UPDATE June 1, 2004: Receiving Dependent Benefits After Marriage

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March 22, 2004 Further information: This is excellent, but not commonly known, information.

After reading through much of the Social Security Act and many of the online sources, I placed several calls to the Social Security office.

When you call the Social Security Administration toll free number 1-800-772-1213 , this is the reference they use to answer questions: The Social Security Handbook.

If you will follow these steps, you will see the documentation to which the worker on March 22, 2004 referred when explaining how two individuals who have disabilities may marry and still maintain "disabled worker's" benefits as a dependent (those which I had been calling "dependent" benefits.

1. Go to: http://www.ssa.gov/OP_Home/handbook/handbook-toc.html

2. Select #3. Cash retirement and Auxiliary benefits: http://www.ssa.gov/OP_Home/handbook/handbook.03/handbook-toc03.html

3. Select #340 Termination of Child's benefits


4. On 340.1 C. select 1852


1852. How does the marriage of one beneficiary to another affect benefits?

The effect of one beneficiary's marriage to another is summarized in the following chart:

Effect of Marriage to Another Beneficiary

If you are the following type of beneficiary...Then marrying another Social Security beneficiary has the following effect...

Retired or disabled worker, widow(er), disabled widow(er), surviving divorced spouse or disabled surviving divorced spouse No effect on entitlement.

This documentation clearly shows that a two disabled workers receiving SSI may marry with NO EFFECT ON THEIR ENTITLEMENT. It is very likely that you will need to show this documentation to the worker you contact for written proof of the right to marry without losing benefits. It is NOT generally known by the persons I visited with via telephone, or through our Congressman's office.


The person I spoke with then went on to refer me to the following chart, but it doesn't seem to be relevant since 1852 clearly shows that both SSI recipients would be entitled to maintain benefits after marriage. Both individuals would need to be receiving Social Security benefits

The person with SSA then referred to the chart 1851


Referred to "Disabled child 18 or over" then go down on occurrences to marriage or remarriage then over to "disabled worker".

The person we are hoping to have qualified for child's benefits after marriage and who is currently receiving SSI is referred to as "disabled worker". Person they are marrying must be receiving SSI (or other Social Security Benefits) prior to marriage.

1851 refers to Chapters 3 and 4 (which were 340.1 C and Chapter 4 which refers back to 1852)



We still have questions regarding those benefits:

  1. What happens if one of the individual's parents retires or dies before the spouse's parent retires or dies?
  2. Could one receiving Social Security "disabled worker"(child's) benefits, put their spouse's SSI in jeopardy?

I don't know yet what happens if one of them begins to draw child's benefits when a parent retires or dies. I need to do research now to determine if the spouse drawing SSI is in danger of losing that benefit, if their disabled spouse draws, child's benefits. I know a disabled person/child cannot receive both SSI and child's death or retirement benefits at the same time, but don't know if the couple must wait to file for the better benefits (child's benefits) until both would qualify. Child's benefits may not be reinstated once they are lost.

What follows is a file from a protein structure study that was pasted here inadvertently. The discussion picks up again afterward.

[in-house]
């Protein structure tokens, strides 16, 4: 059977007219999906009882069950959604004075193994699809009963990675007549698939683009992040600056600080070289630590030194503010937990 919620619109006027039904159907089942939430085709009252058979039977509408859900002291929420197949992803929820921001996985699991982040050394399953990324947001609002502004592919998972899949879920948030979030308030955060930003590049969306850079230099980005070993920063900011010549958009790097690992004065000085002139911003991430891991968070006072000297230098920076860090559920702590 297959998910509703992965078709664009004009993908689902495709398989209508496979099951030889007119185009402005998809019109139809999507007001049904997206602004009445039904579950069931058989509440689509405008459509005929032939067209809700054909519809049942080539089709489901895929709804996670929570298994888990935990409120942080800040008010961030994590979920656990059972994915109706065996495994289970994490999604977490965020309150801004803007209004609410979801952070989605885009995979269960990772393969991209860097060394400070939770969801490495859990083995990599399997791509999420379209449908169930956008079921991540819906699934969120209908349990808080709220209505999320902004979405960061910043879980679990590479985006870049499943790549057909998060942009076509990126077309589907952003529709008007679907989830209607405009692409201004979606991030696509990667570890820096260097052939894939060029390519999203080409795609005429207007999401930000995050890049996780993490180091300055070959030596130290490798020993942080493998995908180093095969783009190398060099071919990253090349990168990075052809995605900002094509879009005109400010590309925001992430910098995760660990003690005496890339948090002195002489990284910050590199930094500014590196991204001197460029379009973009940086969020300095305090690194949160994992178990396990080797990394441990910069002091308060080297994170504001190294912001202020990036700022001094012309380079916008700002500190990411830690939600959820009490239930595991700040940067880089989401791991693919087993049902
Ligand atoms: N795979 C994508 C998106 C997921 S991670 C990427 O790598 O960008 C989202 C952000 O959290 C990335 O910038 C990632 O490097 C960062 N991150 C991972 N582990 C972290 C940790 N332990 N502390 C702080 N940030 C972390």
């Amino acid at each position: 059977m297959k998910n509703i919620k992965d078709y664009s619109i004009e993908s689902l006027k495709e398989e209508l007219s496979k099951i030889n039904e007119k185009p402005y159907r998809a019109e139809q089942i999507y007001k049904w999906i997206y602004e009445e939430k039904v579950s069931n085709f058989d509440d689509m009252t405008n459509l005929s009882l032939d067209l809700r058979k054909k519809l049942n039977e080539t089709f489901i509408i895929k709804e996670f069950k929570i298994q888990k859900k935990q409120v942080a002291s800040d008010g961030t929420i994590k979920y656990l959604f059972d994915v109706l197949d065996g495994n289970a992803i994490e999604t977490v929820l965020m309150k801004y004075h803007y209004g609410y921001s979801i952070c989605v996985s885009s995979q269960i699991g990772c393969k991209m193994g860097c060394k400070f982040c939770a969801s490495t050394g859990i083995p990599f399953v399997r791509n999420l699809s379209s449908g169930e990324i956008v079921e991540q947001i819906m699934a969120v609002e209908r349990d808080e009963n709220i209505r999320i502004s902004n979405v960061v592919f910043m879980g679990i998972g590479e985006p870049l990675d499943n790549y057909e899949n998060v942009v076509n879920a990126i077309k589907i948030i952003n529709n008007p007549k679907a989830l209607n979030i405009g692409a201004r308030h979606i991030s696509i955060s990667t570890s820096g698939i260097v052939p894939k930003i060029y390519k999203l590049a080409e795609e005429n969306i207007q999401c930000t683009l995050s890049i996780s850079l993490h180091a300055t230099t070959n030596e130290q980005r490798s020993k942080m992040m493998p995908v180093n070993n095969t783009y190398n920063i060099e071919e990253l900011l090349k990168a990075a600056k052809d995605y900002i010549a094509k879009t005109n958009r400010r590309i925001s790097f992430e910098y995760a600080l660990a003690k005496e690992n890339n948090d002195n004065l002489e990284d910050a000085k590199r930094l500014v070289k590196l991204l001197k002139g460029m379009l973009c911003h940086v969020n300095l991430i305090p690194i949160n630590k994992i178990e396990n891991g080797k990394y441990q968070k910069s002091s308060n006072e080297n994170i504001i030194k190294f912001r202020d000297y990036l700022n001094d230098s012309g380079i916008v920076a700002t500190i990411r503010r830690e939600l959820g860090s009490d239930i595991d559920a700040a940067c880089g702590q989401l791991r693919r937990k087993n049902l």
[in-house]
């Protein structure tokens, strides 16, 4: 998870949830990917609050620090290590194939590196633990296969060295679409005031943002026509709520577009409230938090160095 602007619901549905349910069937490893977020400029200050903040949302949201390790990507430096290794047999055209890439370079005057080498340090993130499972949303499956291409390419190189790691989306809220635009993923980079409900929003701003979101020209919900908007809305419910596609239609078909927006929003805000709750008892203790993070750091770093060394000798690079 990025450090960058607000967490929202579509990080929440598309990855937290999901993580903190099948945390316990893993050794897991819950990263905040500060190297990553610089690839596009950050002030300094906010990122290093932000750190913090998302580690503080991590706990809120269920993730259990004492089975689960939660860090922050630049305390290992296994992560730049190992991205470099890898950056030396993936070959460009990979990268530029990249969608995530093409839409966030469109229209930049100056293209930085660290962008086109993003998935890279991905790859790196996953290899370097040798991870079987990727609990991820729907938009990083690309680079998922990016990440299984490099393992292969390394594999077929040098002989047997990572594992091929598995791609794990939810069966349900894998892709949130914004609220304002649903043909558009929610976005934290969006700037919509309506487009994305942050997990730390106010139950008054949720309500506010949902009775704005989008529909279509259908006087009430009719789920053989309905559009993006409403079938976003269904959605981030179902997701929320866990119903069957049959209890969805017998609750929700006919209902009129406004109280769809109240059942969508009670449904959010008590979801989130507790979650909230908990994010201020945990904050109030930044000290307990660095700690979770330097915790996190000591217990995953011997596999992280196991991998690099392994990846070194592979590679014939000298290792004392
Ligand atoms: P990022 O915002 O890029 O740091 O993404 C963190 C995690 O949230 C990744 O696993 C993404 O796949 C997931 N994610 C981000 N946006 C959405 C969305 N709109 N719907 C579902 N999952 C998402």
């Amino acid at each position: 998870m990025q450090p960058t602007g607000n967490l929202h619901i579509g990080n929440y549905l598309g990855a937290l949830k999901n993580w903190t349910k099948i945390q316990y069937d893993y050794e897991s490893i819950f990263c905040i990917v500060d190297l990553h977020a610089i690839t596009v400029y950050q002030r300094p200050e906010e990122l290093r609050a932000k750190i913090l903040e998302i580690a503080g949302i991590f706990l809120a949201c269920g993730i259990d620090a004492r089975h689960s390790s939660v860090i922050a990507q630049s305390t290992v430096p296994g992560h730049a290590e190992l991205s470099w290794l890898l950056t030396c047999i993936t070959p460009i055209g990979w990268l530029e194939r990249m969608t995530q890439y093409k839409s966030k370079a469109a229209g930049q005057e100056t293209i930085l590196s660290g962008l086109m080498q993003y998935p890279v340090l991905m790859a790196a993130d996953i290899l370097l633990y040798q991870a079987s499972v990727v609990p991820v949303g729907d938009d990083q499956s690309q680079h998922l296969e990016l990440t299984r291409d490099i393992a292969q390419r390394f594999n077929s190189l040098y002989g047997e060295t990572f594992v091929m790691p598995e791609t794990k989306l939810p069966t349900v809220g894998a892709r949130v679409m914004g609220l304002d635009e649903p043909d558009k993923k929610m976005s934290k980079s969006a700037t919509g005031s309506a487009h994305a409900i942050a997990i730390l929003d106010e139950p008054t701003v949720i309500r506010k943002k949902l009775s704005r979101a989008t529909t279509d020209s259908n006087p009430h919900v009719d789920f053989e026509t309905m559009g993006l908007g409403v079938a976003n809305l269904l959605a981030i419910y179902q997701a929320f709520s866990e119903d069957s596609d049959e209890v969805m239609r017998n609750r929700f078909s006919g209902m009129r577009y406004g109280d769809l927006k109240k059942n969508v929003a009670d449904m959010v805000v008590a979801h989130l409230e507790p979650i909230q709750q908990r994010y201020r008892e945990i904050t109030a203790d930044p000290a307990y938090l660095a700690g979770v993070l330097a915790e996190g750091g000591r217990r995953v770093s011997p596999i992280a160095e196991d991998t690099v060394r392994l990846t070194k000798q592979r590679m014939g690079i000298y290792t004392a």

On March 15, 2004 I spoke with a representative from the Social Security office. The official told me that when two persons marry, both who were disabled prior to age 22 years they have what is called a "protective marriage". He went on to explain that if they (the couple) are each receiving Supplemental Security Income when a parent dies, becomes disabled themselves or retires, the child/married adult, would still be entitled to benefits from the parent's Social Security. The couple could not receive both SSI and Social Security child's benefits, but would not lose the opportunity to receive whichever benefit was greatest.

ps On March 15, the representative referred to a marriage between two disabled persons currently receiving SS benefits as a "protective marriage", but the person March 22, who showed me actual documentation was not aware of that term. She thought it might just be a term the other representative used personally. Neither she nor I could find the term used in the handbook or the act itself.




The conclusion we reached:

If a person who has disabilities wishes to marry another person with disabilities their families should help them:

  1. First establish a continued need for support by:
  1. Establish a relationship with an attorney who works extensively with SSI benefits, special needs trusts, etc. Request that they request specific documentation prior to marriage regarding their rights to maintain "disabled worker" status as a married couple.
  2. Write for specific documentation about the two individuals wishing to marry. (Both need to already be receiving SSI) Do not marry until the agency has stated clearly in written form that they will maintain dependent benefits as disabled workers (the reason they are entitled to the SSI benefits). Our attorney advised us that if an agency has provided written information regarding a law or policy it is VERY helpful in a court setting. Which in this case might be to proof their rights to maintain benefits.


I am NOT an attorney, only passing along information we have discovered.

Martha Kate Downey



505 Anthony Dr.

Euless, TX 76039